Friday, December 10, 2021

Review: Superman Son Of Kal-El Annual 2021

Superman Son of Kal-El Annual 2021 came out this week and was a very entertaining read. We know that Jon has picked up the mantle of Superman. That means he probably is going to have to deal with his father's rogues. And no one is higher on the totem pole than Lex Luthor.

One of the things that I have been struggling with regarding this comic is the injection of real life social issues into the stories and the rather easy way that writer Tom Taylor has been dealing with them. There has only been superficial looks at complex issues. This issue also tangentially touches on a world crisis and the story-telling approach is different. More on that later.

But the bulk of the issue is looking at Lex. We see Luthor's relationship and interactions with Clark. And then we get the first interaction with Jon. Moreover, we see just how different Jon's dealings with Lex are from his father's. This would be something I would love to read every month. One thing I loved about the old Super Sons book was the contrast between Jon and Damian. Why not explore how Jon is different from his father when dealing with other heroes, villains, and the world.

The art is split by Clayton Henry and Steve Pugh. Henry covers a flashback that shows Kal dealing with Lex. The art is bold and vibrant and bigger than life. It works for the story. Pugh's work is more fine-lined and refined. I do like his take on Jon who looks young here.

Overall a fun read. On to the specifics.

Remember, Lex at one point was a hero in the DCU. Then he became Apex Lex and joined to Legion of Doom and was involved in all that Perpetua nonsense.

I don't know where this particular flashback takes place But Superman treats Lex like a hero person but it is all a frame-up to prove that Luthor is still a villain.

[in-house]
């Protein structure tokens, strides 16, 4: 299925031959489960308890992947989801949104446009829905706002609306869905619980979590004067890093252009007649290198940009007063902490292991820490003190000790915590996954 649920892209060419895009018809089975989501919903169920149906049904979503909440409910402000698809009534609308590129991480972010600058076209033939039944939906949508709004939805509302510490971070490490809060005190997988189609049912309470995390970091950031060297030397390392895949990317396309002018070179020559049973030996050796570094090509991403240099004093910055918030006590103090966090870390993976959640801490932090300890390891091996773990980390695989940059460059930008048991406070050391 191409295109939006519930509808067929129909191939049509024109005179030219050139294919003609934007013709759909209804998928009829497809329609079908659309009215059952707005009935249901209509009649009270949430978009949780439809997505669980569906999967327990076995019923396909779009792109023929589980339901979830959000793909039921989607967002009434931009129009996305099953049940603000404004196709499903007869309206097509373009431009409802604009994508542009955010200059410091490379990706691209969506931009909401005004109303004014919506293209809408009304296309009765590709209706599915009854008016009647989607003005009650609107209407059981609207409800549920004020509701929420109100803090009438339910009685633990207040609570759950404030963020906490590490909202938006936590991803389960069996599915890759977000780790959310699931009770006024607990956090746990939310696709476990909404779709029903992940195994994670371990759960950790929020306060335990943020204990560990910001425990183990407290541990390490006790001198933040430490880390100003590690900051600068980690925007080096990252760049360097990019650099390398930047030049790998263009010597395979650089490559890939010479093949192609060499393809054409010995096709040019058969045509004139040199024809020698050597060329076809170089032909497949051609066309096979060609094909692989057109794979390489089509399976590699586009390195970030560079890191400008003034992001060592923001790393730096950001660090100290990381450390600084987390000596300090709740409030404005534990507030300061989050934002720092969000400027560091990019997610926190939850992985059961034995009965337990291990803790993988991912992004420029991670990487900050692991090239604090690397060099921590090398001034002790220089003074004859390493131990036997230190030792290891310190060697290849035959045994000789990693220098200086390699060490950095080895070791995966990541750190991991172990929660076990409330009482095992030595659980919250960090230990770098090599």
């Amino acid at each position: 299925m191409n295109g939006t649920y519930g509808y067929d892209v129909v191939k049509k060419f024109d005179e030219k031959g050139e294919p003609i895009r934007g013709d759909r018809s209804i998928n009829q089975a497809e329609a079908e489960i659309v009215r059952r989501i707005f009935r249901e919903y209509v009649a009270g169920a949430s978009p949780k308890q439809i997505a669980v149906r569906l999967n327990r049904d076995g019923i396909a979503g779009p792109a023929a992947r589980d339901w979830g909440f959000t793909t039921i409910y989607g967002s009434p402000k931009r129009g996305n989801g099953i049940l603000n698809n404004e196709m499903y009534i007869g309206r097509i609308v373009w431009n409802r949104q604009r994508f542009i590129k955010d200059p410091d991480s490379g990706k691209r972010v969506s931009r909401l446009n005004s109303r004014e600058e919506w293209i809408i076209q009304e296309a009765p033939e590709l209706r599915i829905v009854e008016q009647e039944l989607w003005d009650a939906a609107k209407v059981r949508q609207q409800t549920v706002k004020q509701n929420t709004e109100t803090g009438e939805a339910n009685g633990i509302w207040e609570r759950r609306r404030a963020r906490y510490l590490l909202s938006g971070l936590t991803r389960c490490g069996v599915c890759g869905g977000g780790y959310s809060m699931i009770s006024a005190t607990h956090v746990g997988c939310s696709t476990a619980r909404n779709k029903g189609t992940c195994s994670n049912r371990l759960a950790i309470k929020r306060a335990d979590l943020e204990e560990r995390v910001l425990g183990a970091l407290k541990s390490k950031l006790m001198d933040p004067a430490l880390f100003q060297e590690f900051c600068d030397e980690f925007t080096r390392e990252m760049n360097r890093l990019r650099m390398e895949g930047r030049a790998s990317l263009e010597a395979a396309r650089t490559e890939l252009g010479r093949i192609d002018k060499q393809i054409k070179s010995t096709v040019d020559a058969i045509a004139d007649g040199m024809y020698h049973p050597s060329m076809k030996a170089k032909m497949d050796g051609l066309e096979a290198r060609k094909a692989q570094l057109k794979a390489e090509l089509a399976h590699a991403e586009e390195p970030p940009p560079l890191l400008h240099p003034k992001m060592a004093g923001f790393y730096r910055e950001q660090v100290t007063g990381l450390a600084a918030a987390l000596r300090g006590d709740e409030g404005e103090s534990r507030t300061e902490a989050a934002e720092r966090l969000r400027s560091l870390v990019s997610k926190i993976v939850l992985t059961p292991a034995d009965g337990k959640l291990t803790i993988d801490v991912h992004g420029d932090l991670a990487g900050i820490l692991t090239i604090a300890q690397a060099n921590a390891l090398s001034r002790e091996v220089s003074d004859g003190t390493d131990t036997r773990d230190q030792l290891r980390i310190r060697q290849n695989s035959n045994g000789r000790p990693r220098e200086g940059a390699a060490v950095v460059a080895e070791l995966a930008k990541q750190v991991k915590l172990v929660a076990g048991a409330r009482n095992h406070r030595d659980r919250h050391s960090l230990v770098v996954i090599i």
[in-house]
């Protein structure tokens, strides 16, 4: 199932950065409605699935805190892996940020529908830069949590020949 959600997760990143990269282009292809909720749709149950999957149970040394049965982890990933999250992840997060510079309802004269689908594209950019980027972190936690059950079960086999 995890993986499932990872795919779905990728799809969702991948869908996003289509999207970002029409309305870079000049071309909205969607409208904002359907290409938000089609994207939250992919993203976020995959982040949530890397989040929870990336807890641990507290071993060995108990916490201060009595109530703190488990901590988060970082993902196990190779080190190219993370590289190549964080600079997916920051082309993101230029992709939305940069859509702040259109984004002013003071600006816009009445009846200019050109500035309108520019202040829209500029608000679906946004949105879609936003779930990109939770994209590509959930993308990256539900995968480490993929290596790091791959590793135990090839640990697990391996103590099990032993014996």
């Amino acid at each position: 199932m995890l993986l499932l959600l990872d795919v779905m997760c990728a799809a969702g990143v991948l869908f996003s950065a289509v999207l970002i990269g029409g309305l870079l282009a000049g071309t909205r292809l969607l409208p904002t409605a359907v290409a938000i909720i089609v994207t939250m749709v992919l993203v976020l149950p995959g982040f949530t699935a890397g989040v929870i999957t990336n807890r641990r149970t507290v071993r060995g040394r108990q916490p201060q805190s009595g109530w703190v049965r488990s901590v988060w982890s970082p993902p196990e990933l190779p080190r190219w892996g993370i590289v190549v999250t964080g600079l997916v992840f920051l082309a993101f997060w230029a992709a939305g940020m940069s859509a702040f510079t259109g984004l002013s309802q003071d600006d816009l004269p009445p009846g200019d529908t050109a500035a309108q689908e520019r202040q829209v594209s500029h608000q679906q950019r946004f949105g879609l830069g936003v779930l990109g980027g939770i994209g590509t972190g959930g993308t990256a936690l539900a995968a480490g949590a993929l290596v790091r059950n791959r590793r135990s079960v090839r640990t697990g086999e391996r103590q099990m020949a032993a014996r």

I love this super-speed scene of Superman removing the Lex-O suit. 

And this opening dialogue of Superman not considering himself a genius is an important plot point. Lex feels superior to Superman intellectually. 

With that, Lex is tossed in jail.

While Superman waits to hear word on a potential witness against Lex disappearing, Luthor challenges him to a chess match. Luthor even belittles Superman's opening move.

This is a brief but loaded scene.

You get the sense that this game means something to Lex, proof he is better than our hero.

And you get the same sense that Superman could care less about this chess match. But he does wonder why Lex and him never just teamed up and accomplished more together.

I love that Superman is doing whatever the hell he wants with the chess game. It just isn't important.

Cut to the present and transition to Steve Pugh's art.

Batman shows up at the Kent's door, knocking no less!

When Jon wonders why Batman didn't just enter via a window, Bats has to admit he walked in on something. I know where my mind went. How funny if Batman walked in on some Clark/Lois amour!

Bruce is there to deliver a Kryptonian crystal to Jon.

Our new Superman heads up to the Fortress. En route, he sees just how much of the polar cap is melting.

The crystal turns out to be an AI Clark designed to chat with Jon. When Jon mentions Climate Change, the AI Clark, says something we all know. It is a huge problem. People don't know what they can do if anything and the problem is huge.

Jon knows there are people out there who could help who aren't.